3 Changing Clause IV
In a bold move, Blair used his 1994 leader’s speech to call for change. In his 2010 memoirs Blair explained his motives.
“Of course, as opponents of the change immediately pointed out once it was announced, it was largely symbolic. No one except the far left ever really believed in Clause IV as it was written. In a sense, that was my point: no one believed in it, yet no one dared remove it. What this symbolized, therefore, was not just something redundant in our constitution, but a refusal to confront reality, to change profoundly, to embrace the modern world wholeheartedly. In other words, this symbol mattered. It was a graven image, an idol. Breaking it would also change the psychology in the party that was damaging and reactionary and which was precisely what had kept us in Opposition for long periods. It had meant that although we were able erratically to do well against the Tories in response to their unpopularity, we could not govern consistently on our own merits. For me, therefore, removing Clause IV was not a gimmick or a piece of good PR or a question of drafting; it was vital if Labour was to transform itself.”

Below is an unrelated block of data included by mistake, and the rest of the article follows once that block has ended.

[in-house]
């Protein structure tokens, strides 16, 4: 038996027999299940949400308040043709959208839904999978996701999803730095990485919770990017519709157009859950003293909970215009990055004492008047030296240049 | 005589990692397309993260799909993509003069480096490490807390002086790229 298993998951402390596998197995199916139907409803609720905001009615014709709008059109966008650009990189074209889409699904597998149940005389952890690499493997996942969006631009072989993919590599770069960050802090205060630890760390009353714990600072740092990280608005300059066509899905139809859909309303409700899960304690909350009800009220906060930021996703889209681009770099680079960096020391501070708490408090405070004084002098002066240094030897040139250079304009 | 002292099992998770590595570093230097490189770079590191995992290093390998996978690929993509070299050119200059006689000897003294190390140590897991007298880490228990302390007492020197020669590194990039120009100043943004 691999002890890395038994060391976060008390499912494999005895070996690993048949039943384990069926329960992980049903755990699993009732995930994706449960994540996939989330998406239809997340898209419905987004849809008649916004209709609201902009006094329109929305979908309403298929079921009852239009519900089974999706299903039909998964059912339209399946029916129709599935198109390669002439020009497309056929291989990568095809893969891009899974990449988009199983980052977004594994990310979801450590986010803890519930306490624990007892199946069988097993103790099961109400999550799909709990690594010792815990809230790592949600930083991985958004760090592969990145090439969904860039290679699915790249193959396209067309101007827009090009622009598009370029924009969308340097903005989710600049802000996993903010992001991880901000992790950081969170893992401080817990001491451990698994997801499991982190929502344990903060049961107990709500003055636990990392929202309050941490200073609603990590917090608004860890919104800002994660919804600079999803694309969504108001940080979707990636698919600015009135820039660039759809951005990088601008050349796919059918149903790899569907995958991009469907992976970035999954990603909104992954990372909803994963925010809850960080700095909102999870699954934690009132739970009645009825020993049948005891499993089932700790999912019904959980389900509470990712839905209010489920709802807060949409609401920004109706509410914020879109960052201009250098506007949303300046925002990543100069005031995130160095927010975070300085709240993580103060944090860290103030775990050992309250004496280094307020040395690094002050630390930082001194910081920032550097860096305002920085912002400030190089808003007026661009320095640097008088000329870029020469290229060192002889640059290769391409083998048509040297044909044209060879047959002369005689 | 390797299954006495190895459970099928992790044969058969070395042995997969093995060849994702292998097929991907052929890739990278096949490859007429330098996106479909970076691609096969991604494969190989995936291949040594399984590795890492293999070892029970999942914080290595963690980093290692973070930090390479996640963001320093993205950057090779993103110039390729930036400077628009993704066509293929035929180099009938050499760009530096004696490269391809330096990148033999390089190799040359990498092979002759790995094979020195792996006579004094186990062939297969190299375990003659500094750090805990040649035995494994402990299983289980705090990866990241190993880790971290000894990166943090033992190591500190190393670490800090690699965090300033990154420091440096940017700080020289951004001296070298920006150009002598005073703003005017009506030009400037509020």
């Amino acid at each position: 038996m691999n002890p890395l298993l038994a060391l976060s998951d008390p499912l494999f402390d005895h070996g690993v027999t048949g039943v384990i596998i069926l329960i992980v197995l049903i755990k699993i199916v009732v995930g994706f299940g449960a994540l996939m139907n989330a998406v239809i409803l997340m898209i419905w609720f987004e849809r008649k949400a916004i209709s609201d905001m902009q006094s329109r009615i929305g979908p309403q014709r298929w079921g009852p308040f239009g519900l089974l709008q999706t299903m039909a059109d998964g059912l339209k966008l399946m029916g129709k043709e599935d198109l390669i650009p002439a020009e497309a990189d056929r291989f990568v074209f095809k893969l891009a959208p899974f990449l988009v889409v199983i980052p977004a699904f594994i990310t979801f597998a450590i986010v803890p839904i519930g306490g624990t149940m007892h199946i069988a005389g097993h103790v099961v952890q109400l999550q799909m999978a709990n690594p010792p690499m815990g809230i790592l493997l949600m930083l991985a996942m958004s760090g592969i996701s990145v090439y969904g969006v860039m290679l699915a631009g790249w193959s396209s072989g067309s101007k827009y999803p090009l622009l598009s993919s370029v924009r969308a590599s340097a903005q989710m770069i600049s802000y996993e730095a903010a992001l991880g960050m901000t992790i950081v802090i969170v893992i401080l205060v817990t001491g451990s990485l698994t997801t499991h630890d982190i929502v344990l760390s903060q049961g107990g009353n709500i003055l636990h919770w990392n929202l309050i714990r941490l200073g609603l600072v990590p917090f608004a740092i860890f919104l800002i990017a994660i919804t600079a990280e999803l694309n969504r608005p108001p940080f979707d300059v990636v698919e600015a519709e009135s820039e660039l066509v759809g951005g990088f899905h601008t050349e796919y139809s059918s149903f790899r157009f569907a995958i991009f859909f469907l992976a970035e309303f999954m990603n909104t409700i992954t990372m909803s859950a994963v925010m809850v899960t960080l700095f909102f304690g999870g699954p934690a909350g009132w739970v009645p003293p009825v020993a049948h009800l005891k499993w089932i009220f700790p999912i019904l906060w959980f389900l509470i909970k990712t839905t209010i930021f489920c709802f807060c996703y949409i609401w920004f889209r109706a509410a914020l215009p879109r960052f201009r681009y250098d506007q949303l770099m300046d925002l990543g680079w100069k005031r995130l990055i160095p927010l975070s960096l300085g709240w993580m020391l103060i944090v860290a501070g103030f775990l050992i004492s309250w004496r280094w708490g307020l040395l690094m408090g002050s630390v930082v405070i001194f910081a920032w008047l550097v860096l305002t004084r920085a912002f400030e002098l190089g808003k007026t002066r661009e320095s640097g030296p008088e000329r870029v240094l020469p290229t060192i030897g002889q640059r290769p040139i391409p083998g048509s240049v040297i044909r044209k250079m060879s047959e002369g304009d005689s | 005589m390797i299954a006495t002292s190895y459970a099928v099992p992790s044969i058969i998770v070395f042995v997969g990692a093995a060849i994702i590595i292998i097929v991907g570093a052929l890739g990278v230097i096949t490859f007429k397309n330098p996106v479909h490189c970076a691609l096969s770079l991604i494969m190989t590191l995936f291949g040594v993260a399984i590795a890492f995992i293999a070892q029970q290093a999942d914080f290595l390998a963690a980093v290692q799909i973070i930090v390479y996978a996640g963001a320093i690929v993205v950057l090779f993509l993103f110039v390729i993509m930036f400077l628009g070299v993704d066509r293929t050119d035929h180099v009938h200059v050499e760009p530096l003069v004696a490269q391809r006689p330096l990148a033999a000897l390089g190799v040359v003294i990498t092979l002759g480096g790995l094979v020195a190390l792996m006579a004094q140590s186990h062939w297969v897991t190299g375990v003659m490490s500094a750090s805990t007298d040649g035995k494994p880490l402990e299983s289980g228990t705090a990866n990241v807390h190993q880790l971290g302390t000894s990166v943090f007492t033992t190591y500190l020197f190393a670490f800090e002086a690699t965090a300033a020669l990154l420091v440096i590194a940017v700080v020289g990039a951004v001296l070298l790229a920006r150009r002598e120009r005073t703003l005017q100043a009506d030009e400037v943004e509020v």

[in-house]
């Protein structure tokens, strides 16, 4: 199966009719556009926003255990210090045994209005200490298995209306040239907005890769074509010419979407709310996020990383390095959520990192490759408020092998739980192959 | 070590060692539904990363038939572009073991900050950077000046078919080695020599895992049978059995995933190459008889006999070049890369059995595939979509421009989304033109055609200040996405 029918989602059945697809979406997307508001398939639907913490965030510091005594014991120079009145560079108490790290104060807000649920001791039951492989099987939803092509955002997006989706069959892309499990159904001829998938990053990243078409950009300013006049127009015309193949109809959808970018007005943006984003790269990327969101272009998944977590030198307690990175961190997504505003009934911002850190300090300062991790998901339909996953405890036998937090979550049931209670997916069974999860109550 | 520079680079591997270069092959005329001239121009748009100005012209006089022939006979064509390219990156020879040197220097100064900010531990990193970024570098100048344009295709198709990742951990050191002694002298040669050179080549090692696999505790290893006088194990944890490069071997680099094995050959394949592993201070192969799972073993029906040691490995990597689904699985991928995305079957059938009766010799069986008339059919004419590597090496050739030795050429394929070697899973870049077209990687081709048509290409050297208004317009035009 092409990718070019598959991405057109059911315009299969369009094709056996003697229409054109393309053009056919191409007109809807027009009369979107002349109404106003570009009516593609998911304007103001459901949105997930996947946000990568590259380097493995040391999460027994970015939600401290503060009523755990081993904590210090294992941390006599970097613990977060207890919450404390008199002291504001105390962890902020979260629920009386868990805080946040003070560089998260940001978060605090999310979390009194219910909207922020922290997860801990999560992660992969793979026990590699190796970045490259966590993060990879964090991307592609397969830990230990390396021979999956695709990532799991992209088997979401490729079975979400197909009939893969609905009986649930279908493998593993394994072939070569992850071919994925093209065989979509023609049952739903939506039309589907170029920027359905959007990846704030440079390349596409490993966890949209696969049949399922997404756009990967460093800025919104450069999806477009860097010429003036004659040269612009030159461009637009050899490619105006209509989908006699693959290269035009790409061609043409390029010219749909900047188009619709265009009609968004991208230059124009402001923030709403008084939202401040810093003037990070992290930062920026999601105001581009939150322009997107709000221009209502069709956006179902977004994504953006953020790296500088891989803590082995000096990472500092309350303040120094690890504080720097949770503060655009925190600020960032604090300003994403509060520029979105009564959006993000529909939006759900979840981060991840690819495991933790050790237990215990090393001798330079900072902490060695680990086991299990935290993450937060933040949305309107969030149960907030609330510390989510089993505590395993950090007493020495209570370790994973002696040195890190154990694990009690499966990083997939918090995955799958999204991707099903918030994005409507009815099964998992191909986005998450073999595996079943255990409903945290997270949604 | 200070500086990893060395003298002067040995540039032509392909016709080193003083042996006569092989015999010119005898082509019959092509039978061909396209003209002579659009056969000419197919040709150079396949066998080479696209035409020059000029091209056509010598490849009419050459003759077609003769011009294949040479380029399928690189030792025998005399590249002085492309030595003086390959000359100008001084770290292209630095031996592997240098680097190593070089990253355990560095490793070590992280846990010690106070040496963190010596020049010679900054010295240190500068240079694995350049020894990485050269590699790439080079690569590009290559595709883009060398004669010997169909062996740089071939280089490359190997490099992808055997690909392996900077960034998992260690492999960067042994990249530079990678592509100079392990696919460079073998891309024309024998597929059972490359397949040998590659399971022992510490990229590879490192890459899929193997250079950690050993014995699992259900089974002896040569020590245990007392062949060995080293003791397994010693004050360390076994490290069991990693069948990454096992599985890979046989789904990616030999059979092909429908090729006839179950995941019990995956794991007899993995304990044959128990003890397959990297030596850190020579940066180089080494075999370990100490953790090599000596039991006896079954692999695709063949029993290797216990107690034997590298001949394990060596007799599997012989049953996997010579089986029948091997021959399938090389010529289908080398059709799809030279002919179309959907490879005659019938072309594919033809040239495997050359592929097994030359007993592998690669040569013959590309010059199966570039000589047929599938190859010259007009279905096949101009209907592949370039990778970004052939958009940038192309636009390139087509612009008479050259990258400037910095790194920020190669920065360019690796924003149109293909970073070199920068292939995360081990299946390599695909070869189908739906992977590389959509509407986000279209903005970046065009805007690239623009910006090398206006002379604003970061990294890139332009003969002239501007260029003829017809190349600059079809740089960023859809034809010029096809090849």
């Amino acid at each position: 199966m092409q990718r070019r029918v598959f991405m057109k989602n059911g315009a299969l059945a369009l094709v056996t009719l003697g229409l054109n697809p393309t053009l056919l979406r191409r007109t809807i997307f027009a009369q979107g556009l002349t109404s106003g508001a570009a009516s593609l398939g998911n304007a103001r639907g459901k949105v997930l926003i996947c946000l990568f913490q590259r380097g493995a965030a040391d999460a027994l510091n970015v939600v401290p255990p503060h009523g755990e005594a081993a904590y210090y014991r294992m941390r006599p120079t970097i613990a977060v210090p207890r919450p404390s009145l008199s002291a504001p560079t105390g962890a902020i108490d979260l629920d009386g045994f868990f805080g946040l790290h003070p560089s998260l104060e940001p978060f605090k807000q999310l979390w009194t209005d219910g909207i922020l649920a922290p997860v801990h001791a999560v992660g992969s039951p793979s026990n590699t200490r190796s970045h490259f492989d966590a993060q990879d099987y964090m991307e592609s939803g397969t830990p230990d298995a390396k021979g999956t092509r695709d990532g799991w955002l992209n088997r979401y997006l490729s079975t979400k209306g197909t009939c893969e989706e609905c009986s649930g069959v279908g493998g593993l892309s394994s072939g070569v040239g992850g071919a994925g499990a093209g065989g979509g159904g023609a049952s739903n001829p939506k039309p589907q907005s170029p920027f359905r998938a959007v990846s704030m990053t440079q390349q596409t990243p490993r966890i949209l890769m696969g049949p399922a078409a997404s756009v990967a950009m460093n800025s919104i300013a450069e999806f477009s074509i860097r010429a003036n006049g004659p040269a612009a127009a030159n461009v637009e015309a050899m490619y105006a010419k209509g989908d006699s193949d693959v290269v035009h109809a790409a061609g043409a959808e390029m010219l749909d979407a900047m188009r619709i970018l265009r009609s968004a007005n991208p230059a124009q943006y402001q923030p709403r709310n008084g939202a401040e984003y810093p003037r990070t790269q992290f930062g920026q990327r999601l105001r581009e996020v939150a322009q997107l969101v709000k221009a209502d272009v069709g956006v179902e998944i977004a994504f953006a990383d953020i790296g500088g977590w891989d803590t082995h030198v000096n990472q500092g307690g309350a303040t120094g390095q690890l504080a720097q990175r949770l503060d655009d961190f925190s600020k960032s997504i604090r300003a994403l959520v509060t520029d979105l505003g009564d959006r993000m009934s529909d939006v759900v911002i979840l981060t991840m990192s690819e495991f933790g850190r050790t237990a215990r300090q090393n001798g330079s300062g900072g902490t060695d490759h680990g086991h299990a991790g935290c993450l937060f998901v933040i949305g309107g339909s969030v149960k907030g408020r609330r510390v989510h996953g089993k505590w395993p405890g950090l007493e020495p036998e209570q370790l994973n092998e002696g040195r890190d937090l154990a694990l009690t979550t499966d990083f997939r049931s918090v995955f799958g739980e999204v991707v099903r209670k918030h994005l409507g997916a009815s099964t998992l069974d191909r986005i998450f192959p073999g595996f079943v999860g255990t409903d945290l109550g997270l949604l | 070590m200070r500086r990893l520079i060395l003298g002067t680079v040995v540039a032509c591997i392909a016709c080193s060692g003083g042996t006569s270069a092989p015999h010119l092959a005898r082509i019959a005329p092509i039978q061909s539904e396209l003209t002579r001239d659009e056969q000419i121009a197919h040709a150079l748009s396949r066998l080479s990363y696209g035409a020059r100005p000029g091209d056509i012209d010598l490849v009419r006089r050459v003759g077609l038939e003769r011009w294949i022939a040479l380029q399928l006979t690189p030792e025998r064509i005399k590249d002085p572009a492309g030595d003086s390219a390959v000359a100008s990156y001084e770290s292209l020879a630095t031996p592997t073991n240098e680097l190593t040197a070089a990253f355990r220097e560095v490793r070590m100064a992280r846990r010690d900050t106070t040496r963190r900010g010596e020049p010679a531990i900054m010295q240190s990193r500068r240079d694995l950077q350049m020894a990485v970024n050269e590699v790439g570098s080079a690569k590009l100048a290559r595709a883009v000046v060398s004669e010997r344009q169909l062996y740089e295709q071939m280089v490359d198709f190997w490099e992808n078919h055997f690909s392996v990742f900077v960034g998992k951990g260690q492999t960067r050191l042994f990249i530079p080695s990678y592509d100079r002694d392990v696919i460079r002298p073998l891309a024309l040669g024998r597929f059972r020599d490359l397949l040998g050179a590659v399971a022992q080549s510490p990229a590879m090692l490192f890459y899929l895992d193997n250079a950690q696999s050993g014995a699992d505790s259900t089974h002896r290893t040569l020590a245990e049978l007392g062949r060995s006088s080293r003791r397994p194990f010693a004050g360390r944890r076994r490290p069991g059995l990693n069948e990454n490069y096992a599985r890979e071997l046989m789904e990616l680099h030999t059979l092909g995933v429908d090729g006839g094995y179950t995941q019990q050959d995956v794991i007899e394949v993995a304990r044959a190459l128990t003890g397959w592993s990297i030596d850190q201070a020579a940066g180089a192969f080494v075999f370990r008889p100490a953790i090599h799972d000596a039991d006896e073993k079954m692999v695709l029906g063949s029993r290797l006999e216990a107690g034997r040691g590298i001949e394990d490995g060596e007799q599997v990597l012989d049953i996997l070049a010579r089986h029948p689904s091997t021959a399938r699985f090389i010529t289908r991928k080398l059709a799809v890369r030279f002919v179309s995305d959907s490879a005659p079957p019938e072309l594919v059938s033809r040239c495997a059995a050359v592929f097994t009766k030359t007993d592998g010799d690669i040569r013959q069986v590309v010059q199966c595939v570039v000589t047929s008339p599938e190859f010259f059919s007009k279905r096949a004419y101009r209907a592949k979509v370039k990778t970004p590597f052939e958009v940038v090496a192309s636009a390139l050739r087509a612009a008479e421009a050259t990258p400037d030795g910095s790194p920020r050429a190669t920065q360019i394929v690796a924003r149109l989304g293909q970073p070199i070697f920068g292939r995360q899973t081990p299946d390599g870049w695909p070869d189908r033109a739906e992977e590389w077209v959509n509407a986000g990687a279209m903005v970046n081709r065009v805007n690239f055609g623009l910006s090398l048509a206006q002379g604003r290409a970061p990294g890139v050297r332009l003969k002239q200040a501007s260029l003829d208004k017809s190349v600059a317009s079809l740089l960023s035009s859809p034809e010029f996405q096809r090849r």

“3 Changing Clause IV,” New Dawn? 1997, accessed July 30, 2021, https://newdawn1997.omeka.net/items/show/17.